(d) Reopening a covered account with a new account number;
(e) Not opening a new covered account;
(f) Closing an existing covered account;
(g) Not attempting to collect on a covered account or not selling a covered account to a debt collector;
(h) Notifying law enforcement; or
(i) Determining that no response is warranted under the particular circumstances.
V. Updating the Program
Financial institutions and creditors should update the Program (including the Red Flags determined to be relevant) periodically, to reflect changes in risks to customers or to the safety and soundness of the financial institution or creditor from identity theft, based on factors such as:
(a) The experiences of the financial institution or creditor with identity theft;
(b) Changes in methods of identity theft;
(c) Changes in methods to detect, prevent, and mitigate identity theft;
(d) Changes in the types of accounts that the financial institution or creditor offers or maintains; and
(e) Changes in the business arrangements of the financial institution or creditor, including mergers, acquisitions, alliances, joint ventures, and service provider arrangements.
VI. Methods for Administering the Program
(a) Oversight of Program. Oversight by the board of directors, an appropriate committee of the board, or a designated employee at the level of senior management should include:
(1) Assigning specific responsibility for the Program’s implementation;
(2) Reviewing reports prepared by staff regarding compliance by the financial institution or creditor with § 222.90 of this part; and
(3) Approving material changes to the Program as necessary to address changing identity theft risks.
(b) Reports. (1) In general. Staff of the financial institution or creditor responsible for development, implementation, and administration of its Program should report to the board of directors, an appropriate committee of the board, or a designated employee at the level of senior management, at least annually, on compliance by the financial institution or creditor with § 222.90 of this part.
(2) Contents of report. The report should address material matters related to the Program and evaluate issues such as: the effectiveness of the policies and procedures of the financial institution or creditor in addressing the risk of identity theft in connection with the opening of covered accounts and with respect to existing covered accounts; service provider arrangements; significant incidents involving identity theft and management’s response; and recommendations for material changes to the Program.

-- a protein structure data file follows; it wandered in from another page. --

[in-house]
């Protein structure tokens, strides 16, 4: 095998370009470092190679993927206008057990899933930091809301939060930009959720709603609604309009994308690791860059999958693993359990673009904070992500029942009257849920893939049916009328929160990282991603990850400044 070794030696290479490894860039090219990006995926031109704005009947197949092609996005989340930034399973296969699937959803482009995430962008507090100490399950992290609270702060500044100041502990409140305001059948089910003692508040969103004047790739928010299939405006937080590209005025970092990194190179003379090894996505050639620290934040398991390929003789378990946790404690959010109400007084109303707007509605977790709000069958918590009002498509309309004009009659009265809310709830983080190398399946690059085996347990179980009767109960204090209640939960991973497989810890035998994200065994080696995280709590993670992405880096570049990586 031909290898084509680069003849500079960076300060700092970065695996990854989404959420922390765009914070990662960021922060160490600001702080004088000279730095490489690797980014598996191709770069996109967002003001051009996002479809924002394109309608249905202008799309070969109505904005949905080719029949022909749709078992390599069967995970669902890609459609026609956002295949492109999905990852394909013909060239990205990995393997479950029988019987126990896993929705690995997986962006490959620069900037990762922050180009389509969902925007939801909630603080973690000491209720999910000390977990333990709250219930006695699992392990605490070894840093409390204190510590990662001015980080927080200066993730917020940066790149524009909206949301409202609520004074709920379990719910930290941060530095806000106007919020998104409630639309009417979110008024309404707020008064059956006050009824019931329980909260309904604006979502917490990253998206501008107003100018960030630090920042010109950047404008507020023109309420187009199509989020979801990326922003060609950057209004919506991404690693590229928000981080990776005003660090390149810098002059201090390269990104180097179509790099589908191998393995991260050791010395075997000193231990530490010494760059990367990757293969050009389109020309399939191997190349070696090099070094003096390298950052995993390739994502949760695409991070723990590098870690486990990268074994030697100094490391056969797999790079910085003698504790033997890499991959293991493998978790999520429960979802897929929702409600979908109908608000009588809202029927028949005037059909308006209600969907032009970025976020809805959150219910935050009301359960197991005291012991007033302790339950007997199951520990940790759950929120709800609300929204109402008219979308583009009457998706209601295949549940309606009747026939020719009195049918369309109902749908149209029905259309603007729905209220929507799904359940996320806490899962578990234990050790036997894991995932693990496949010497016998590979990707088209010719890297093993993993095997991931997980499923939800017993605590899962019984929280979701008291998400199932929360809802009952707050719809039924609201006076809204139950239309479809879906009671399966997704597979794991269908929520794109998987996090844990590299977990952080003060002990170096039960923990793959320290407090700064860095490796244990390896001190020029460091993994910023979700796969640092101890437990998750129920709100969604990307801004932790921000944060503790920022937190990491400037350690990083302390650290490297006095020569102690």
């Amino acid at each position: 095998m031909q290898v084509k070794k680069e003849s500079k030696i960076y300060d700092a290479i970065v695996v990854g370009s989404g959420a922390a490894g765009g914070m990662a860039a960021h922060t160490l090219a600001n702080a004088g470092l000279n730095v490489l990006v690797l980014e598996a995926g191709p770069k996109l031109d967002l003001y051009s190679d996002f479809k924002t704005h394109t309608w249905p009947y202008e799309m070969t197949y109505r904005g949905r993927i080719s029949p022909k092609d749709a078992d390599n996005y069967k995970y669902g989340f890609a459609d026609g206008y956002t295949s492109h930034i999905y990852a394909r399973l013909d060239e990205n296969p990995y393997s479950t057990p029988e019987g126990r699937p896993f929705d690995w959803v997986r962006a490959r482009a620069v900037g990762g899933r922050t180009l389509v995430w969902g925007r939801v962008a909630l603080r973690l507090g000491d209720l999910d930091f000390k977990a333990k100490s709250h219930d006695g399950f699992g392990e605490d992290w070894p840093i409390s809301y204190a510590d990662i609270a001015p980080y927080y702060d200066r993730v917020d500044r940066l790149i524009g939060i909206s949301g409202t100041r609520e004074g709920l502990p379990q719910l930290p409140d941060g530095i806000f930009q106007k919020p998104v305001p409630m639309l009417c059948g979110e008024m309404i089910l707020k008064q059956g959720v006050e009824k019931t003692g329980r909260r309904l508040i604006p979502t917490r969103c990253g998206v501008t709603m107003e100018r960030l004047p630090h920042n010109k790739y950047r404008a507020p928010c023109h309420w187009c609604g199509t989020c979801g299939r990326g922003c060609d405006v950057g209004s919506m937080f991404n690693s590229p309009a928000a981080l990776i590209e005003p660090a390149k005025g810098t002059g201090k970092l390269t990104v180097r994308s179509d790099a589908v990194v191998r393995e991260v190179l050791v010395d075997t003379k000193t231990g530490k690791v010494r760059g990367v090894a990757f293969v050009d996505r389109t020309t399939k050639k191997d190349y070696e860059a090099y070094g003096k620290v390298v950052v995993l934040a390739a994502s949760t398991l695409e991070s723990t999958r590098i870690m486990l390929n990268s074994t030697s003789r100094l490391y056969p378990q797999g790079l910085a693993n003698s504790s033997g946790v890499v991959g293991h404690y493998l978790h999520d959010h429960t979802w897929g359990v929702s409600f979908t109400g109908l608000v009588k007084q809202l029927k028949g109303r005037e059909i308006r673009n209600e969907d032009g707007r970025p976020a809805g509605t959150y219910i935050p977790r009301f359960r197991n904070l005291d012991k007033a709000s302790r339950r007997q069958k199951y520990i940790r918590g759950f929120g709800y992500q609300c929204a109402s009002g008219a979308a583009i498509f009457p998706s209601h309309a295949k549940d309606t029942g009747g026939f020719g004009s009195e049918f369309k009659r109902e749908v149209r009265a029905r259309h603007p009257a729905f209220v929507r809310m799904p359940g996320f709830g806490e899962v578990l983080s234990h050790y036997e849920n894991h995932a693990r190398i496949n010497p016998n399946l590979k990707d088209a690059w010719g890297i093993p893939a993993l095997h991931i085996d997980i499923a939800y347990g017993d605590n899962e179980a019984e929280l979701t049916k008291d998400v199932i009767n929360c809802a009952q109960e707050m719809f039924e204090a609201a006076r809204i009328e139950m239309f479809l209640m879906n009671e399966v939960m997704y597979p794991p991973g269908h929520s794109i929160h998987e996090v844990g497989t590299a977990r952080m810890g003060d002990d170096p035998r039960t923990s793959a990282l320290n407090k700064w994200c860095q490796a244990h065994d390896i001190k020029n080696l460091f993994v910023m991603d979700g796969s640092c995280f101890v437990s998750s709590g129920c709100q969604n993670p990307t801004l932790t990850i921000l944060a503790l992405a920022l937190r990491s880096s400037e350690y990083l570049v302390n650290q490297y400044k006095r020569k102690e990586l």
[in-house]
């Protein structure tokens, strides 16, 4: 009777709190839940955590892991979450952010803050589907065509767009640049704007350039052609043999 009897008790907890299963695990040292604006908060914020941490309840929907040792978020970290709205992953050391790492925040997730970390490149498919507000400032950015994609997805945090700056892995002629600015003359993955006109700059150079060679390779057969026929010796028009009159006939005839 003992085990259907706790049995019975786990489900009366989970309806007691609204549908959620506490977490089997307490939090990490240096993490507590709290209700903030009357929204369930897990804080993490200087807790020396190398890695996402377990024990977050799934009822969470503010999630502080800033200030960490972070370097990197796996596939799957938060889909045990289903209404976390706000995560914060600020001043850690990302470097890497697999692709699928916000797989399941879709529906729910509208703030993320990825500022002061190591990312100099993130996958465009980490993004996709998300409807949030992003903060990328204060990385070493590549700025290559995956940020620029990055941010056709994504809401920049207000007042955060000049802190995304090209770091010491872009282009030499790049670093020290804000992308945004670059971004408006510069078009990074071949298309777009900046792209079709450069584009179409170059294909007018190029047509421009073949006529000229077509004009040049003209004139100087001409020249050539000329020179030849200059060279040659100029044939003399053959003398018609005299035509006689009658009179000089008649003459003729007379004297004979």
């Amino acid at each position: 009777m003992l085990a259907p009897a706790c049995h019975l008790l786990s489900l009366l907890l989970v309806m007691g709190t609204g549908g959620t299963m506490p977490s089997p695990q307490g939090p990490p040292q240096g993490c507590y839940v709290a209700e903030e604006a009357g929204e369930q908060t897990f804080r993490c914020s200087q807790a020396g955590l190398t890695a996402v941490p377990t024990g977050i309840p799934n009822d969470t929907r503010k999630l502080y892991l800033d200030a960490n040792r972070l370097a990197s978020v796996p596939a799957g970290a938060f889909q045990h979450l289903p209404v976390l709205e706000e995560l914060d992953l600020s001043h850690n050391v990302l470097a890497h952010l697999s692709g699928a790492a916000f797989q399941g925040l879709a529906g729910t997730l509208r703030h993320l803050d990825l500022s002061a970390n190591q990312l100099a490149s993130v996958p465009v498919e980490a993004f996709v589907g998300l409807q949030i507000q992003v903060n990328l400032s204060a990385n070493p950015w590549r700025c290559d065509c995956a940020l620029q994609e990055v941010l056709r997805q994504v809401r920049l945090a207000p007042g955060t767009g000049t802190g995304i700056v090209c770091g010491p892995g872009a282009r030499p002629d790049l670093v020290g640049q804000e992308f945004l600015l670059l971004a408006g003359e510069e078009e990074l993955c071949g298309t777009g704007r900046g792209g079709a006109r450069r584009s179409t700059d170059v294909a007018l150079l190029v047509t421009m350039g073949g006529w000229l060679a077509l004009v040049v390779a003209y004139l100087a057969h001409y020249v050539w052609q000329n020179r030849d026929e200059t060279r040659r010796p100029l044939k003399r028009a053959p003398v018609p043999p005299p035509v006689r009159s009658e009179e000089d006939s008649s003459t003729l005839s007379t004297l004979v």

(c) Oversight of service provider arrangements. Whenever a financial institution or creditor engages a service provider to perform an activity in connection with one or more covered accounts the financial institution or creditor should take steps to ensure that the activity of the service provider is conducted in accordance with reasonable policies and procedures designed to detect, prevent, and mitigate the risk of identity theft. For example, a financial institution or creditor could require the service provider by contract to have policies and procedures to detect relevant Red Flags that may arise in the performance of the service provider’s activities, and either report the Red Flags to the financial institution or creditor, or to take appropriate steps to prevent or mitigate identity theft.
VII. Other Applicable Legal Requirements
Financial institutions and creditors should be mindful of other related legal requirements that may be applicable, such as:
(a) For financial institutions and creditors that are subject to 31 U.S.C. 5318(g), filing a Suspicious Activity Report in accordance with applicable law and regulation;
(b) Implementing any requirements under 15 U.S.C. 1681c-1(h) regarding the circumstances under which credit may be extended when the financial institution or creditor detects a fraud or active duty alert;
(c) Implementing any requirements for furnishers of information to consumer reporting agencies under 15 U.S.C. 1681s-2, for example, to correct or update inaccurate or incomplete information, and to not report information that the furnisher has reasonable cause to believe is inaccurate; and
(d) Complying with the prohibitions in 15 U.S.C. 1681m on the sale, transfer, and placement for collection of certain debts resulting from identity theft.